These new phones and tablets are quite easy to learn though, so it sure help for these kids. I was impress this last xmas to see my nephew use the phone and play whatever she wanted. Only catch, my sister made sure she wouldn’t know the password so she could keep control.

  3. It is true,every generation bemoans the next one,i’m sure my grandmother,who rode a cow to school,thought there was no hope for my mother. My mother who had to have an escort to a dance ,who then in turn thought that my listening to Kiss and heavy metal would in fact see me becoming a devil worshipper.And myself who wonders why my 30 year old son still loves his XPLAYBOXSTATIONWIISINGSTAR thingy even though he is married and should be making me some grandbabies . We always bemoan the new generations and we hear our parents voices when we do,but the fact is each generation will have it’s best and brightest and it’s dumb and dumbers..life really is just rehashing the old into a different new. πŸ™‚

    • A cow! That beats the classic American joke ‘Bus!?! I had to walk to school. Uphill. Both ways.’
      I like Kiss and metal too – I still have ‘Love Gun’ on vinyl! Yay for cool gals who love nature and head banging πŸ˜‰

      • Married a heavy metal guitarist,three son…ine Bass,one Guitar and one Drums…daughter street/graph artist…all animal lovers too πŸ˜‰ Vinyl everything too hahaha first concert we took our eldest son to was Van Halen at the age of 6..studded wrist bands and all hahaha

        • No WAY! Okay you totally rock πŸ™‚ No pun intended! Have loads of VH on rotation in the car lately, do you like their new one? I’ve been a Metallica fan since about…1984. Still my fave but they have sooo lost me with the newer work.

          Sent from my iPad

            • Oh bugger huge crush i had on Dave! when we took Brad to the concert there was such a fuss made and if the band had not been running a bit late we all would have met them…Dang!

            • Who didn’t! Dave was a jerk but who cared. He’s losing that gorgeous hair! He’s CUT IT OFF. I know I know (holds your hand in sympathy). But he still sounds great!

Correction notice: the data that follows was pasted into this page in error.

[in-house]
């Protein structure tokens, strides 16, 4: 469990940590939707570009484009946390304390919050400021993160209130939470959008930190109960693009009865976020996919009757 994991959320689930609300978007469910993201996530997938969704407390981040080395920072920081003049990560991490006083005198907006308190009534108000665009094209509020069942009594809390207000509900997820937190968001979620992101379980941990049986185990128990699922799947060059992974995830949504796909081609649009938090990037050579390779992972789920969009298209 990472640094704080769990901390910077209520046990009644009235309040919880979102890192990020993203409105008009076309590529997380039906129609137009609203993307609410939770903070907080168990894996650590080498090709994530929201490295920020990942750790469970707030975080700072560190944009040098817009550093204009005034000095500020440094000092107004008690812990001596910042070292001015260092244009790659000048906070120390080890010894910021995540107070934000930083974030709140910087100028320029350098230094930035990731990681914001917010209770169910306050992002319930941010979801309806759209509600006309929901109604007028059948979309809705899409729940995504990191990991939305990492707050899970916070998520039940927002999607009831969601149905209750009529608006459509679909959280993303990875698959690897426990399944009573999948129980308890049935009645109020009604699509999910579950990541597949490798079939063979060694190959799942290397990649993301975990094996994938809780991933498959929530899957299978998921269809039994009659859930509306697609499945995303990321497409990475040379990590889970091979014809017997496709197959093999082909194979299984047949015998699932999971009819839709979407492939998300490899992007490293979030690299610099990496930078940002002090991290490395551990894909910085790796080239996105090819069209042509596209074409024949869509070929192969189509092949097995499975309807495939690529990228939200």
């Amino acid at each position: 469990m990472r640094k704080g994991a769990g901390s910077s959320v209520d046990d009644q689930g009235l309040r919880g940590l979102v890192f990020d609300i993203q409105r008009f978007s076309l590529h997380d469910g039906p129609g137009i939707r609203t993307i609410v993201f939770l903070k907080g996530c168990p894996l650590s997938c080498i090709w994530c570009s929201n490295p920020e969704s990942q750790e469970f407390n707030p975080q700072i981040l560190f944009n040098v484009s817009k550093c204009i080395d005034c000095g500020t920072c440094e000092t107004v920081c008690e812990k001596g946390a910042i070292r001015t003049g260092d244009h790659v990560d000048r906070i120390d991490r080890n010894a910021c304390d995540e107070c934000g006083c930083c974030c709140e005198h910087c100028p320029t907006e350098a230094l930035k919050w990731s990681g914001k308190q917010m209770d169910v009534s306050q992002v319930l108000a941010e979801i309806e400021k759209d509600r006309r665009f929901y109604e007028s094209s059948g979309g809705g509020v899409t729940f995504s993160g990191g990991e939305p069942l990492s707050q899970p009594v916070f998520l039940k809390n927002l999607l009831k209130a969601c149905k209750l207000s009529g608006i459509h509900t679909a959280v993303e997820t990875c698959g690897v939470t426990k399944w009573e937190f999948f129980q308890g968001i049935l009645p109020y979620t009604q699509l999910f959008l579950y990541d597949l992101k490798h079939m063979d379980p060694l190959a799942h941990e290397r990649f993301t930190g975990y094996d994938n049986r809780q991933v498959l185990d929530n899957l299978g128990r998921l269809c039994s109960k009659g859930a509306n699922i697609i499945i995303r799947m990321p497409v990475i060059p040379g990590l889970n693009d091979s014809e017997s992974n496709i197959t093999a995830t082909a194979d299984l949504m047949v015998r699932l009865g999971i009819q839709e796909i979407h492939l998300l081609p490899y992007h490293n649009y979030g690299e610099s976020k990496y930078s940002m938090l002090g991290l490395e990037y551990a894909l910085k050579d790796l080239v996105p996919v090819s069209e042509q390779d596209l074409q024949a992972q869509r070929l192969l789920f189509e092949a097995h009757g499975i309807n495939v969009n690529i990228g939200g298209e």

Sent from my iPad

            • I was listening to the new one today in the car, trying to decide if you’d like it or not. Didn’t finish the whole thing, so will come back with my report!

              If you like men with long blonde hair, look for pics of iDJ on my blog – he’s got hair down to his arse! Not a metal-head, loves every kind of music ever invented, but I forgive him πŸ™‚

            • Yes report back..:) hahaha the only bloke with long blonde hair i ever fancied was Dave …preferred brunettes married a blonde go figure…guess i am fickle hehe ..of course you forgive him…you love him πŸ™‚ i switch between heavy metal to classical to jazz..depends on my mood..jazz for cooking..heavy metal for cleaning πŸ™‚

            • Okay, finished the album today, keeping you in mind (heard it dozens of times, but this was special!) and yes, get it. It harks back to early days when some tunes were good and some ‘whatever’ but they all have the good VH sound.
              My hubby is my first blonde! It’s a bit weird still. Not sure whose hair is in my dinner until I see the curl πŸ™‚ I have to say, there is some music he likes that gags me: American country and ANY rap/hip-hop. Ugh. But, he shares my distaste for ‘Country and Irish’ which is a genre that should be avoided at all costs.
              What’s your best jazz? I could use some tips.

            • Rap…country music..kill me now…slowly..yetch! at the moment i am hooked on Ella Fitzgerald and Billie holliday….i love the rich real woman sound…great to cook to πŸ™‚ unless i am making paella then it’s my spanish music hahahaa i will get hubby to grab me some VH ..and oh god the blond curl! yep sounds like hubby..when our twin boys were born one of them was held up by the dr who said guess who’s got dads curls..tiny little premmie head…blone curls πŸ™‚ hehe